Taylor Swift – “Shake It Off”
Rating: 3 Stars (out of 5)
When Taylor Swift teamed up with Swedish producer Max Martin in 2012 for the massive single “We Are Never Getting Back Together,” the young singer-songwriter signaled a dramatic change. No longer was the Reading, Pennsylvania performer content with being country music’s sweetheart. In fact, it seemed like she had lost interest in country music altogether. This isn’t necessarily a bad thing; the best songs on her album that year, Red, still contained a trace of folk and Americana, but she had some stretching out to do. Swift had matured into a more versatile artist than previously expected, but more importantly, she was ready to have some fun.
“Shake It Off,” the first single on Swift’s upcoming album 1989, is once again produced by Martin, but its four minutes are different enough than her previous work with Martin to feel like another shift in an interesting direction. Loaded with synthesized horns and a bouncy beat, the track falls somewhere between Janelle Monáe and “Hey Ya,” and that’s a left-turn worth following.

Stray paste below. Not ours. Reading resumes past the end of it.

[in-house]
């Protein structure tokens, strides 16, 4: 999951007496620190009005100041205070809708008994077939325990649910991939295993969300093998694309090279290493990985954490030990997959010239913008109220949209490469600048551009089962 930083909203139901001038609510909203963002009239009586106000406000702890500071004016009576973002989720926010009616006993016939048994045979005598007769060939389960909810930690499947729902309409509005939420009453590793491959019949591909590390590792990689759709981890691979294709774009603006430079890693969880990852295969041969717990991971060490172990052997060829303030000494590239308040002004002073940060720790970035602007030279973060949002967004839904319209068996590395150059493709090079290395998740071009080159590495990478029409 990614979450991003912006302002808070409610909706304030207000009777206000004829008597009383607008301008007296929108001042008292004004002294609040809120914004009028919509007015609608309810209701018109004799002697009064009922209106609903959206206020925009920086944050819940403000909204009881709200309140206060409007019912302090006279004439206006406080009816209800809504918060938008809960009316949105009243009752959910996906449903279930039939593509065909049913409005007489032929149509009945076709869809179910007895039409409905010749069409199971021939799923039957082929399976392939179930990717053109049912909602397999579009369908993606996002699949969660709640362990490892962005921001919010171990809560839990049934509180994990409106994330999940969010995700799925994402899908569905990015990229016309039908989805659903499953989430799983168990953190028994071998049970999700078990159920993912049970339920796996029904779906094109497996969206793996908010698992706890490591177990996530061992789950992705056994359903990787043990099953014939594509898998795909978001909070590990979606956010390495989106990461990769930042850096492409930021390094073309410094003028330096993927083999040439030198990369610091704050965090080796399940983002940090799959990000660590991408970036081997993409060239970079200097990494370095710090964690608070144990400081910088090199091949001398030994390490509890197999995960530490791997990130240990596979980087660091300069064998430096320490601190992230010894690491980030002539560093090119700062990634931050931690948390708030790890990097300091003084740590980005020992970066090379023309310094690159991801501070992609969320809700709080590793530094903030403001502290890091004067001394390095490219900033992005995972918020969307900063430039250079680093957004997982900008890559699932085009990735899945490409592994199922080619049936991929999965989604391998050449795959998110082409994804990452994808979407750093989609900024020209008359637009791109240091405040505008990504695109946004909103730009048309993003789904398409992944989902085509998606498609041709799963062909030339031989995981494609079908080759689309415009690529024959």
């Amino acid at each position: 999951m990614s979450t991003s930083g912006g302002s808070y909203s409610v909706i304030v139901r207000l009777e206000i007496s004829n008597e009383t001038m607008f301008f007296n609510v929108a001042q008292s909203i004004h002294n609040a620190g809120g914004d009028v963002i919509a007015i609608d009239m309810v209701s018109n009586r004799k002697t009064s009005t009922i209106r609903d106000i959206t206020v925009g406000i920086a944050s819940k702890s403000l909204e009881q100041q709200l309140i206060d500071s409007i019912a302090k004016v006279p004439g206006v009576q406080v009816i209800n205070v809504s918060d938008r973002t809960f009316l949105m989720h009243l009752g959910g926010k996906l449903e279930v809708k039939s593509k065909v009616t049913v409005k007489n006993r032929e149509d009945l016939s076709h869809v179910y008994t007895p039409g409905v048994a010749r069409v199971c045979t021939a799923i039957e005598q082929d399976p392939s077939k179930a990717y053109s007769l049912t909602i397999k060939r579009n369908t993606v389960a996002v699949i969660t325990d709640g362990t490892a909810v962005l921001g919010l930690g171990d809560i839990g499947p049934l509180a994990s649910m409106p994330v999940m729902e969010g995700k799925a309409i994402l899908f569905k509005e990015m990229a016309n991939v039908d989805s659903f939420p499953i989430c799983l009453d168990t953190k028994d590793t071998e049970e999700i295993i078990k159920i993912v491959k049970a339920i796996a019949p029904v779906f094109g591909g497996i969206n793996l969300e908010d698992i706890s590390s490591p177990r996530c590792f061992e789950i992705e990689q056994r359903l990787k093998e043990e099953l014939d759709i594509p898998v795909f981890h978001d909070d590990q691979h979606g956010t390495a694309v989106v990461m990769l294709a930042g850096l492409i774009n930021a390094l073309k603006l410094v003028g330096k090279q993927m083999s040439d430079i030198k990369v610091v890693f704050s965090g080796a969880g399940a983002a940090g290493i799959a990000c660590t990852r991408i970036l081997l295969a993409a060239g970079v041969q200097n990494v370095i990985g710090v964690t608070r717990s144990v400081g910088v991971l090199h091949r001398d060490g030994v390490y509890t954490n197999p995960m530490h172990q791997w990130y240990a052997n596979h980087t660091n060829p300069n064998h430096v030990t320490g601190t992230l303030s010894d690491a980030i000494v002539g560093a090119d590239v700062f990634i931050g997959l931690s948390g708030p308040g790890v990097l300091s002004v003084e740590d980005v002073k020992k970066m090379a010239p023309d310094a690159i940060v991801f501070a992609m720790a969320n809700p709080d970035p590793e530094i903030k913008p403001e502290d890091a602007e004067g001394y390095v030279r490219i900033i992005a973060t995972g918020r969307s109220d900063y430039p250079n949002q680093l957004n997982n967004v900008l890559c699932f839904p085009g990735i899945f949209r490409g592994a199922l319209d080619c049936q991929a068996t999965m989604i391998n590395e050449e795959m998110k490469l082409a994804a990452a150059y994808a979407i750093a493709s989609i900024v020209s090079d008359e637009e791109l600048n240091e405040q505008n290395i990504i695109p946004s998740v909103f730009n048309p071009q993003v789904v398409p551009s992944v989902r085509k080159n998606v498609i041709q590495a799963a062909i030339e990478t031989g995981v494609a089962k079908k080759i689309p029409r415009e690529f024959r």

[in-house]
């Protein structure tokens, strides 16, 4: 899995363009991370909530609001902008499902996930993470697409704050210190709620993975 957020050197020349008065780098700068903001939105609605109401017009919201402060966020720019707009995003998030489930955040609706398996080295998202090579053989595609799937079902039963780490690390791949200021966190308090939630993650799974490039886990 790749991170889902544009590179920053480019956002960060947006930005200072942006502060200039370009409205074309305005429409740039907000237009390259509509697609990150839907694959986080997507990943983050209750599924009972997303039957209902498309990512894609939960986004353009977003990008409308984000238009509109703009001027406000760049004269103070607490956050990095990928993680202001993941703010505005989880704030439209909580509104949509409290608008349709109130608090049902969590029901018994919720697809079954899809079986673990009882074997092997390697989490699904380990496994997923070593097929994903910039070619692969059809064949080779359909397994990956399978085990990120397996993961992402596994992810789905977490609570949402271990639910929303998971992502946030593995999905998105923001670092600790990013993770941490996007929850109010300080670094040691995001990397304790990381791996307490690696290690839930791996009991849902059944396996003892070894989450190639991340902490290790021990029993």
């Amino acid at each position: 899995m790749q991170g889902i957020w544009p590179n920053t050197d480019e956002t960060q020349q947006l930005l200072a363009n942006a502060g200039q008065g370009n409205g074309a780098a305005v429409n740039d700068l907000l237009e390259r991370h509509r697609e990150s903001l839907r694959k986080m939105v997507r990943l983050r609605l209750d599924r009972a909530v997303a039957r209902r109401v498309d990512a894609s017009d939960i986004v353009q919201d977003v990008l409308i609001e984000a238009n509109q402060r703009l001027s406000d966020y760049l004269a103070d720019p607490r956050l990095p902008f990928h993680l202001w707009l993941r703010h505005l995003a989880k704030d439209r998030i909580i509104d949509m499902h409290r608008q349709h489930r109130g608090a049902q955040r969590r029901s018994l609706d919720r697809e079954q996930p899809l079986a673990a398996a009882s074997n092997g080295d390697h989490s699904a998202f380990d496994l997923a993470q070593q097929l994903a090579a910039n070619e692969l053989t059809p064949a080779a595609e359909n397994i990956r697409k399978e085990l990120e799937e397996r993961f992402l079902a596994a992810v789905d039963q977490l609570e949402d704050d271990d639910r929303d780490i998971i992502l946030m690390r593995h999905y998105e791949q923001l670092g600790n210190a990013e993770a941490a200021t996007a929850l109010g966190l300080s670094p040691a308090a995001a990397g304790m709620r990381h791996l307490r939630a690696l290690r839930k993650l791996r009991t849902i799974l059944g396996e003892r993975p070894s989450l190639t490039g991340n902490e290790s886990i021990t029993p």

Lyrically, it enters some precarious self-referential territory that, if not delivered with the carefree playfulness that’s so prevalent here, would be dangerously close to the out-of-touch self-indulgence of Don Henley’s “Dirty Laundry.” Thankfully, Taylor never gives the appearance of taking herself too seriously — and a video that finds her shimmying awkwardly beside much better dancers (and twerkers) certainly helps. Though she’s already received some criticism from rapper Earl Sweatshirt, who called it “inherently offensive” and said it perpetuated black stereotypes. And, of course, she’s not the first to be criticized for appropriating black culture in such a way (see also: Lily Allen, Miley Cyrus). The thing is, “Shake It Off” seems pretty harmless; sometimes awkward dancing and blowing off some steam is just that.